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ftp://ftp.aimnet.com/pub/users/carroll/law/copyright/faq/part2 2.8) Can I ever use a copyrighted work without permission of the copyright holder, or "What is 'fair use?'" In any analysis of copyright, it's important to remember the law's constitutional purpose: to promote science and the useful arts. "Fair use" is a doctrine that permits courts to avoid rigid application of the copyright statute when to do otherwise would stifle the very creativity that copyright law is designed to foster. The doctrine of fair use recognizes that the exclusive rights inherent in a copyright are not absolute, and that non-holders of the copyright are entitled to make use of a copyrighted work that technically would otherwise infringe upon one or more of the exclusive rights. Although fair use originated "for purposes such as criticism, comment, news reporting, teaching, ... scholarship, or research," it also applies in other areas, as some of the examples below illustrate. However, courts seem more willing to accept an assertion of fair use when the use falls into one of the above categories. Perhaps more than any other area of copyright, fair use is a highly fact-specific determination. Copyright Office document FL102 puts it this way: "The distinction between 'fair use' and infringement may be unclear and not easily defined. There is no specific number of words, lines, or notes that may safely be taken without permission. Acknowledging the source of the copyrighted material does not substitute for obtaining permission." The document then quotes from the 1961 Report of the Register of Copyrights on the General Revision of the U.S. Copyright Law., providing the following examples of activities that courts have held to be fair use: - Quotation of excerpts in a review or criticism for purposes of illustration or comment; - Quotation of short passages in a scholarly or technical work for illustration or clarification of the author's observations; - Use in a parody of some of the content of the work parodied; - Summary of an address or article with brief quotations, in a news report; - Reproduction by a library of a portion of a work to replace part of a damaged copy; - Reproduction by a teacher or student of a small part of a work to illustrate a lesson; - Reproduction of a work in legislative or judicial proceedings or reports; - Incidental and fortuitous reproduction in a newsreel or broadcast, of a work located in the scene of an event being reported. Document FL102 is included in Copyright Office information kit 102 ("Fair Use"), which can be ordered from the Copyright Office (see section 5.1). Carol Odlum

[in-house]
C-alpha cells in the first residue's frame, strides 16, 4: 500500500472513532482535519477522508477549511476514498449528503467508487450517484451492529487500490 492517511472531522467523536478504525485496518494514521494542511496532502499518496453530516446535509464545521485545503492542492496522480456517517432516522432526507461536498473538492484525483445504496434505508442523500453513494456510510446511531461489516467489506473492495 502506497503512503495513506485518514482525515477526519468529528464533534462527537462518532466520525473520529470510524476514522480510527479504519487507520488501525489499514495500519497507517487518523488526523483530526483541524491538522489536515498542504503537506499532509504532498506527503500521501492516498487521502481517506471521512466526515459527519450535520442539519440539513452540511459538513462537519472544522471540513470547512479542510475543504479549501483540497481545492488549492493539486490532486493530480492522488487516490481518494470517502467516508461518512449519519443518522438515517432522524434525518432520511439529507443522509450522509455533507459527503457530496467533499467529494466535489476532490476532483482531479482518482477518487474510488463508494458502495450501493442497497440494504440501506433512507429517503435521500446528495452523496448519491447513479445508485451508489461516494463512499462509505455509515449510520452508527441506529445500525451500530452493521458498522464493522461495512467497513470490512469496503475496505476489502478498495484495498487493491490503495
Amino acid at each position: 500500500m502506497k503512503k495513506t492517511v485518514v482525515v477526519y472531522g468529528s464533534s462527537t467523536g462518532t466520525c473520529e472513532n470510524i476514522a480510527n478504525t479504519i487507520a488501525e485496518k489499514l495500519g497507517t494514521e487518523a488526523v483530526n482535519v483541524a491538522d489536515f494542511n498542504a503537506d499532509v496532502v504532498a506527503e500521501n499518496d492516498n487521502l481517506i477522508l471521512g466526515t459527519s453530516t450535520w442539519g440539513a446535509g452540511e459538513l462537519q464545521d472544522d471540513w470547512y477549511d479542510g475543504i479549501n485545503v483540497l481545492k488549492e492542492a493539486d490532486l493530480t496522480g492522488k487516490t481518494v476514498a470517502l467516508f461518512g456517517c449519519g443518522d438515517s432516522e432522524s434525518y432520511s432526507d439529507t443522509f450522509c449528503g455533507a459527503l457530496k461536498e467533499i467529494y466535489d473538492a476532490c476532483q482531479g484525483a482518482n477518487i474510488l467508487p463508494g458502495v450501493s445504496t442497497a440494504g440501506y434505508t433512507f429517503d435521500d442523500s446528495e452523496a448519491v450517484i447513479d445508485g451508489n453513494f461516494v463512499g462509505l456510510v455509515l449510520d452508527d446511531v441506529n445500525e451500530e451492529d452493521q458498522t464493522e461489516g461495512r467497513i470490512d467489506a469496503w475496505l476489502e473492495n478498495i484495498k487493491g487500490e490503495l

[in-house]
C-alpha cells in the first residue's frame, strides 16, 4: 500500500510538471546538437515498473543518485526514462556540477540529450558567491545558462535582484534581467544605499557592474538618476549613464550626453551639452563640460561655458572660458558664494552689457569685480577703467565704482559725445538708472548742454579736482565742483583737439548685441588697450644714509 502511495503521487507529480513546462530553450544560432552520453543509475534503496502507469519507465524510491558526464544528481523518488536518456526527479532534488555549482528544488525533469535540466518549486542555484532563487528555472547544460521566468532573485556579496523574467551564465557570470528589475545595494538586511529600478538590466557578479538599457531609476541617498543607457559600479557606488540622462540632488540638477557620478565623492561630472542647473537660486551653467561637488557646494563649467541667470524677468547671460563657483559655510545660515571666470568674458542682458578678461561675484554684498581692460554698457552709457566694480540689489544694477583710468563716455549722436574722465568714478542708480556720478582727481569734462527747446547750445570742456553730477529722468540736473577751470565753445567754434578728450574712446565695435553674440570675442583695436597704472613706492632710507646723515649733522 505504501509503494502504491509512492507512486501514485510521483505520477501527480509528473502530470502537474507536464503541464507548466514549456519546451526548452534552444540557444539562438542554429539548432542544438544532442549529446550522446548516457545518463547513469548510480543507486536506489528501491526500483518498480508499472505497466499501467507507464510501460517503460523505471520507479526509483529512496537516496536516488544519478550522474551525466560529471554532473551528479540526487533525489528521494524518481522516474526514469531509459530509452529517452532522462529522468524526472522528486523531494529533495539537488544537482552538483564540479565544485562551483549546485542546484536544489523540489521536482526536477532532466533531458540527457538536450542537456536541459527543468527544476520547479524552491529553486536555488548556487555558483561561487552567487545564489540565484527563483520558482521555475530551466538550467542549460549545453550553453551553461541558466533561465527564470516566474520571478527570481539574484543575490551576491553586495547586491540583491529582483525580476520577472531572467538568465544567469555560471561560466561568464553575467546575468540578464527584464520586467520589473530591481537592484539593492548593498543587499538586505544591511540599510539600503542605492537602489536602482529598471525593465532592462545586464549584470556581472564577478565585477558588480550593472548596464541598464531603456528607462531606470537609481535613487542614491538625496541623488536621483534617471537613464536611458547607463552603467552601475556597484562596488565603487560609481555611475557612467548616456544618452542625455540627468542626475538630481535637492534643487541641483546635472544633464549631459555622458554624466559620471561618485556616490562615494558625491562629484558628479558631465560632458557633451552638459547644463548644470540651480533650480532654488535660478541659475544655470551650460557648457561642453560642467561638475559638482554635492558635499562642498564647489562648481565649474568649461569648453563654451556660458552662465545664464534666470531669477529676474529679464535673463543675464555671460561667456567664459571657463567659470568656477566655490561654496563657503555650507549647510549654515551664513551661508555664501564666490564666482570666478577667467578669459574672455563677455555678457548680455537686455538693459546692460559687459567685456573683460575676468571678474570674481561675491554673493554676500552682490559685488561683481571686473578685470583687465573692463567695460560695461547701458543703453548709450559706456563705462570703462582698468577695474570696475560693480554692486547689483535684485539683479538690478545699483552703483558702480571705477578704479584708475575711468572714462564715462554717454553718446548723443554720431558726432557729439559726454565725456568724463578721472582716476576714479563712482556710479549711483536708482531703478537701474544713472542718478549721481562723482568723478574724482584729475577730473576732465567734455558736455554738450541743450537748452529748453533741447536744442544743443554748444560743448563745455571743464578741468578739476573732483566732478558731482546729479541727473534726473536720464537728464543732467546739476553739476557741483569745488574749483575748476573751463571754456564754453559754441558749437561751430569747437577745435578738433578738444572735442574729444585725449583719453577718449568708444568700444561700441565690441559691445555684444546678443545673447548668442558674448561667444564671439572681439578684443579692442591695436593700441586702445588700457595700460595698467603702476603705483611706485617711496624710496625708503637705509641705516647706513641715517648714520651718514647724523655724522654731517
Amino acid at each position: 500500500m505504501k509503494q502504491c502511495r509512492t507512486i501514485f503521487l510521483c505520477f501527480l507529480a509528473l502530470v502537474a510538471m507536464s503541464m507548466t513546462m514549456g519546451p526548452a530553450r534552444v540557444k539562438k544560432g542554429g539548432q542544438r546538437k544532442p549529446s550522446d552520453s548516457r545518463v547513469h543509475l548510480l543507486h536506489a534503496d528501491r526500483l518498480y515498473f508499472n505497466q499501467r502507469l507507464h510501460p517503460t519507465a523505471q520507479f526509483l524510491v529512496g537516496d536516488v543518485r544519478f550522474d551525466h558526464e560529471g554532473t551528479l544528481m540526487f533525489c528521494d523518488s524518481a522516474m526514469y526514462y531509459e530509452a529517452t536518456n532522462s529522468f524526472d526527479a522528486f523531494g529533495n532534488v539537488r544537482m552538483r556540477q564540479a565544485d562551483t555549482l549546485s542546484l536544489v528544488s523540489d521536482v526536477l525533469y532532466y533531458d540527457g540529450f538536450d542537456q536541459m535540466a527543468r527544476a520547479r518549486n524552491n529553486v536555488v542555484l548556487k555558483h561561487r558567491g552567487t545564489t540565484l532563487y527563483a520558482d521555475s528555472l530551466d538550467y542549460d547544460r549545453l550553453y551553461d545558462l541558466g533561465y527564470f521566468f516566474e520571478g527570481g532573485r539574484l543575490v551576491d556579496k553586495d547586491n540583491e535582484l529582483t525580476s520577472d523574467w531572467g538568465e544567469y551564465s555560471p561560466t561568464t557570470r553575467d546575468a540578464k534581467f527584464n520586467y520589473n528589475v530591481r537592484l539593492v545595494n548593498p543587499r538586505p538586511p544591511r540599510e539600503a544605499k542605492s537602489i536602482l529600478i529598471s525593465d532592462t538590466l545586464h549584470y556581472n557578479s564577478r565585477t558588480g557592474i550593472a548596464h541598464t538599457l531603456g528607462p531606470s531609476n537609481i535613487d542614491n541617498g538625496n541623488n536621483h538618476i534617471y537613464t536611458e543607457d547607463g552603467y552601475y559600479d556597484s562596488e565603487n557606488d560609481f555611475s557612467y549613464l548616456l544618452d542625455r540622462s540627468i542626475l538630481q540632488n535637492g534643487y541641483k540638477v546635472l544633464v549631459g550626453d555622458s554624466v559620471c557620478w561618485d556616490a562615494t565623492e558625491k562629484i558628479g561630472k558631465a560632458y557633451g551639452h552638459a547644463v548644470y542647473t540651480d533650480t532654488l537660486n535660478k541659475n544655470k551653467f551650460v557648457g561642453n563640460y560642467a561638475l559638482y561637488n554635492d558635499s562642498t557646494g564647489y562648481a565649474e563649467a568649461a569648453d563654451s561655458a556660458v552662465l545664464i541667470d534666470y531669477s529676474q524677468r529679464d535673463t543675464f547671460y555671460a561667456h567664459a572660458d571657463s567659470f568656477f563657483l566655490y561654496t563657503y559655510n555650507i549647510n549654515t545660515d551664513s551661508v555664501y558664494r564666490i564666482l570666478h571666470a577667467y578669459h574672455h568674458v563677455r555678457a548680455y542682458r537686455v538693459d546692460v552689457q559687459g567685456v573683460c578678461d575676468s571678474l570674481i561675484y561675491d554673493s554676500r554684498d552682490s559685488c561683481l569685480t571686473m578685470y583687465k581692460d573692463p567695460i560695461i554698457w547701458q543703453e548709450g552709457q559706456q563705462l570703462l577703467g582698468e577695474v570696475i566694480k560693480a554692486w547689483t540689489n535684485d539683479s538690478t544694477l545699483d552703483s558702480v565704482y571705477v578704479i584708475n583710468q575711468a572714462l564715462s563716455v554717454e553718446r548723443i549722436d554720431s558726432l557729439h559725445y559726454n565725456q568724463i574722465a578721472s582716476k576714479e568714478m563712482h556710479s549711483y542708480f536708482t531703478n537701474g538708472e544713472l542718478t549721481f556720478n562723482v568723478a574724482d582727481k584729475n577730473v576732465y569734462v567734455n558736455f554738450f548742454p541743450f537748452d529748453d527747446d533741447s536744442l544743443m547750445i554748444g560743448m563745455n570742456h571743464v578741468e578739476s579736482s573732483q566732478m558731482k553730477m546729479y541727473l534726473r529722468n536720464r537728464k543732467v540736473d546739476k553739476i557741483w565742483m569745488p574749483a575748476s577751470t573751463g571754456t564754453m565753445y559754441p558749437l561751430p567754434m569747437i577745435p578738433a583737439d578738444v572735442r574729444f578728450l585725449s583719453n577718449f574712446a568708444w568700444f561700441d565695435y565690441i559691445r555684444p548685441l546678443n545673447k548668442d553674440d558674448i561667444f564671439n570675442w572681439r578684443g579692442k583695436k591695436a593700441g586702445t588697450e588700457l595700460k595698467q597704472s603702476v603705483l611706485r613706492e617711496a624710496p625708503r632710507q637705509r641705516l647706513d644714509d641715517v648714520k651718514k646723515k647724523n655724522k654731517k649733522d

, a free-lance editor, has provided a set of guidelines used by one publisher as rules of thumb. These certainly have no legal force, but it's instructive to note at least one publisher's interpretation of what "fair use" means in the real world. The publisher uses the following criteria for determining when permission of the copyright holder must be sought in order for the work to be used: - Prose quotations of more than 300 words from a scholarly book. (If a source is quoted several times for a total of 300 words or more, permission must be obtained.); - Prose quotations of more than 150 words from a popular, general-market book; - Prose quotations of more than 50 words from a scholarly journal; - Quotations of more than 2 lines of poetry or lyrics; - Quotations of more than 1 sentence from a popular magazine or newspaper; - Quotations of any length from letters or other personal communications, interviews, questionnaires, speeches, unpublished dissertations, and radio or television broadcasts. - Illustrations -- including drawings, graphs, diagrams, charts, maps, artwork, and photographs -- created by someone else; - Music examples of more than 4 measures; - Tables compiled by someone else. 2.9) Fair use - the legal basis of the doctrine. Section 2.8, above, describes fair use in a nutshell. This follow-on entry provides a more detailed description of the doctrine for those interested in the nuts and bolts. In the United States, these seven rights are recognized: 1) the reproductive right: the right to reproduce the work in copies; 2) the adaptative right: the right to produce derivative works based on the copyrighted work; 3) the distribution right: the right to distribute copies of the work; 4) the performance right: the right to perform the copyrighted work publicly; 5) the display right: the right to display the copyrighted work publicly; 6) the attribution right (sometimes called the paternity right): the right of the author to claim authorship of the work and to prevent the use of his or her name as the author of a work he or she did not create; 7) the integrity right: the right of an author to prevent the use of his or her name as the author of a distorted version of the work, to prevent intentional distortion of the work, and to prevent destruction of the work. ----- There are four factors used to decide whether a particular use of a copyrighted work is a fair use: (1) the purpose and character of the use, including whether such use is of a commercial nature or is for nonprofit educational purposes; (2) the nature of the copyrighted work; (3) the amount and substantiality of the portion used in relation to the copyrighted work as a whole; and (4) the effect of the use upon the potential market for or value of the copyrighted work.
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